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Watch what you sow


Watch what you sow

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PUBLIC SERVANTS under imperial rule up to 60 years ago in the Caribbean knew the difference between an “entitlement” (now called rights) and “privilege” by which that entitlement was circumscribed.

The cricketer/footballer employed in any Government office and duly entitled to annual paid vacation leave knew that this entitlement was a privilege “subject to the exigencies of the service in which he was employed”. This meant that application had to be made and permission granted at the discretion of the head of department for the entitlement to be realised.

A contingency of that permission was the liability for recall from vacation leave granted to resume duties required of the public servant.

Against the not so remote background of discipline in the Public Service, we come to consider the final examination in the school curriculum. This is intended to avoid the “sudden death” element of final examinations.

Consistent with this principle, the school-based assessment (SBA) comes as a recommendation for a particular school to the regional authority of that school’s assessment of its candidates. The regional body reasonably sets the standard as a common denominator applicable to all SBA numerators submitted for integration in collation of the final examination results.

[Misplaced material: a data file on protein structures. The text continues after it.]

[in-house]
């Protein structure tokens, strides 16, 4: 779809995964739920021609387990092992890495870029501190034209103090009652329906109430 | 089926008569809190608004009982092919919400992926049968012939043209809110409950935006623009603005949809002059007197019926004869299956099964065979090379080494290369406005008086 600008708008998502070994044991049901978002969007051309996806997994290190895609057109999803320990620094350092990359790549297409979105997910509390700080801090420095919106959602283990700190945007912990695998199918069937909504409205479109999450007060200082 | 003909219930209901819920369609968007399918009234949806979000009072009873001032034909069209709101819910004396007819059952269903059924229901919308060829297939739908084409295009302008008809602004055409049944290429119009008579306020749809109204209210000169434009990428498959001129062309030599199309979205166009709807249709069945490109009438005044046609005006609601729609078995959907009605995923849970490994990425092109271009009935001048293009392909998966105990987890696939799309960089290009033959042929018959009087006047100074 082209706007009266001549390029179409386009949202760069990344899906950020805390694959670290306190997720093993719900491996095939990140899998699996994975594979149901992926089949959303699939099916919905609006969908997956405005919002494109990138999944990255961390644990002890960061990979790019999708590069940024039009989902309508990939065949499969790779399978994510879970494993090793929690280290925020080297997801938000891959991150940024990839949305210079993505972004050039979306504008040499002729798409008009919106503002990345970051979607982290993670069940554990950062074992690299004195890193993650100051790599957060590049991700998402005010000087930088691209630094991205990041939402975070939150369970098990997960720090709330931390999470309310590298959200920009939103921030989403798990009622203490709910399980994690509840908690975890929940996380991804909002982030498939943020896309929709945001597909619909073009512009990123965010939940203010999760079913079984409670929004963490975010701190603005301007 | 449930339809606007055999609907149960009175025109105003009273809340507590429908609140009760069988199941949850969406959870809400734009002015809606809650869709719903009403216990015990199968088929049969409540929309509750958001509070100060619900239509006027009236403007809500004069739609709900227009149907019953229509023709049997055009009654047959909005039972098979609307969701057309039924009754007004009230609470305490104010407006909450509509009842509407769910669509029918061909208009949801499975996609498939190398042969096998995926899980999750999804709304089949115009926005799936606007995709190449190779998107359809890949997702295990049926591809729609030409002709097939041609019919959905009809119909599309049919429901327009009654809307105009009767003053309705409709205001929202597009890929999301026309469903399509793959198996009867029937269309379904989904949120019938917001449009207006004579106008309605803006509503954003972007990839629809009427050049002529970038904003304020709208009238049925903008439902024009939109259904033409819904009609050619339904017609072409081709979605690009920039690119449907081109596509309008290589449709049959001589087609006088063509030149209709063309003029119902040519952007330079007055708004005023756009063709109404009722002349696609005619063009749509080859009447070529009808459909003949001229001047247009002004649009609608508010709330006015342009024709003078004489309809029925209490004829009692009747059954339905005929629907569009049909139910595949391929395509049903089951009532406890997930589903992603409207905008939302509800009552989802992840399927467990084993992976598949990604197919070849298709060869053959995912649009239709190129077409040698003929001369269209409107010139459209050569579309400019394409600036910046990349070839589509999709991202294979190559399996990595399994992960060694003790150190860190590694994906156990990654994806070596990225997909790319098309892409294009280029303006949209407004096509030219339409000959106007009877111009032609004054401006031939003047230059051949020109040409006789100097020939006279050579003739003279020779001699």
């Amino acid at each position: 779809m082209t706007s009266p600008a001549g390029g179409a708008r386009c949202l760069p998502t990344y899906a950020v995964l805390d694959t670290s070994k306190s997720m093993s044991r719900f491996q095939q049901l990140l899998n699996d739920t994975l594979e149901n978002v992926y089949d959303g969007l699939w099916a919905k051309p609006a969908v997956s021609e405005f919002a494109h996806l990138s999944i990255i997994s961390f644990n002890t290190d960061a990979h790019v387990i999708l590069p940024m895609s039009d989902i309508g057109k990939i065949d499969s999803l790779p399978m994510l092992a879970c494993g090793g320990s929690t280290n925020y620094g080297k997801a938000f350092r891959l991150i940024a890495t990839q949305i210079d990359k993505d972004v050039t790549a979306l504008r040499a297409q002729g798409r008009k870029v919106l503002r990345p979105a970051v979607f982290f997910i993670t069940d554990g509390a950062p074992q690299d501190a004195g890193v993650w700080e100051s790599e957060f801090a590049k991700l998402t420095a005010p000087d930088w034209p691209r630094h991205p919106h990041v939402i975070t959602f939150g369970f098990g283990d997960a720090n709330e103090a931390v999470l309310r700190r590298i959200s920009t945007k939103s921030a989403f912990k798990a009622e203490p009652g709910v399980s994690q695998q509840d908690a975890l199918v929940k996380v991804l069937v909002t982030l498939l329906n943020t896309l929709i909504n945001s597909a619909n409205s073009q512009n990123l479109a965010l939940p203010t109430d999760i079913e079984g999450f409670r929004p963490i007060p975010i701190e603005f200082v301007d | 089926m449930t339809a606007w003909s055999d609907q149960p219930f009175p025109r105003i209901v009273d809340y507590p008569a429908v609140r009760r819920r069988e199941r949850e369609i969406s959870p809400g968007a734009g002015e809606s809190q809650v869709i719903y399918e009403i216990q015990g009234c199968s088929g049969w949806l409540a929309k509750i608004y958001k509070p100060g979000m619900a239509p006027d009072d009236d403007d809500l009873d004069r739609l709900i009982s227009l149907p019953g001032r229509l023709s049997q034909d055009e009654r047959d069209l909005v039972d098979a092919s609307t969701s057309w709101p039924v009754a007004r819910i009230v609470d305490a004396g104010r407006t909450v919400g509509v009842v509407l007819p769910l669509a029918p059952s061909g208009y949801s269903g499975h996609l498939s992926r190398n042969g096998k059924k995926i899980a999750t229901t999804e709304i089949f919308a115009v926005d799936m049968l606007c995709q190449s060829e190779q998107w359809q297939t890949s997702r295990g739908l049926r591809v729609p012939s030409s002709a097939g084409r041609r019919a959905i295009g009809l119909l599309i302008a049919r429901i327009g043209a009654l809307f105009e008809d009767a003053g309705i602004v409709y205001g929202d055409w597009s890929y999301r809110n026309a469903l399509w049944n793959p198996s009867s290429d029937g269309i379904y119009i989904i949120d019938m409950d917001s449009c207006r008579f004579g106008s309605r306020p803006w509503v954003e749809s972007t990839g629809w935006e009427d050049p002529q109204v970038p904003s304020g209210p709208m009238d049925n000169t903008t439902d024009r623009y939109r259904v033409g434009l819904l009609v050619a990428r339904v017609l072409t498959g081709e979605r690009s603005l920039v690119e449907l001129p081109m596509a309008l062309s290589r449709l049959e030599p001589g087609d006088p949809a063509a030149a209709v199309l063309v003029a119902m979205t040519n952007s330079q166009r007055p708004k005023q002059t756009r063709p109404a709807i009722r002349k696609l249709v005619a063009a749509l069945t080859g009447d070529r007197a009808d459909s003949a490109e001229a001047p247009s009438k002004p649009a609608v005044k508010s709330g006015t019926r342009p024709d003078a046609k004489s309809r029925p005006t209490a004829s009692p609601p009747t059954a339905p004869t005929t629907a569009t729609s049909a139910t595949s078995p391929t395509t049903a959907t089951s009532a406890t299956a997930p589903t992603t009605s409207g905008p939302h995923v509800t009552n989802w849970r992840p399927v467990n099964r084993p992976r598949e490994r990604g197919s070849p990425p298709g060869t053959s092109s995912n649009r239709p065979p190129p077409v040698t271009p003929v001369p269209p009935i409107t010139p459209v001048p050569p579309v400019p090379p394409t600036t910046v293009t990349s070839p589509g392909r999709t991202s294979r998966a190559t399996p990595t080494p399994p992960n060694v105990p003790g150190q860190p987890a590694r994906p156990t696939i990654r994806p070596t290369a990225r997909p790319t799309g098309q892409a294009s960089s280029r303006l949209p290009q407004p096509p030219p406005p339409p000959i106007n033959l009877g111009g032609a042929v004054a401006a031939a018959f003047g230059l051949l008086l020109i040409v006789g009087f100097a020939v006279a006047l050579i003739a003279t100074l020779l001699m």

Schoolteachers qualified to make continuous assessment of their pupils’ progress are generally entitled to the most liberal paid vacation leave of all public servants. When the exigencies of their employment require SBAs to be made for regular submission to CXC as the regional authority, does this requirement constitute occasion for agitation of industrial dispute about payment as for extra work?

In that same vein, should teachers be paid for private lessons to some pupils in subjects which they teach to the class as a whole? Isn’t this like dawdling during regular working hours to “justify” the necessity for “overtime”? How principled is this approach to productivity on a national scale?

Train the child in the way he should go; when he is old he will never depart from it. Teachers might be sowing a wind today that future generations will reap as a whirlwind.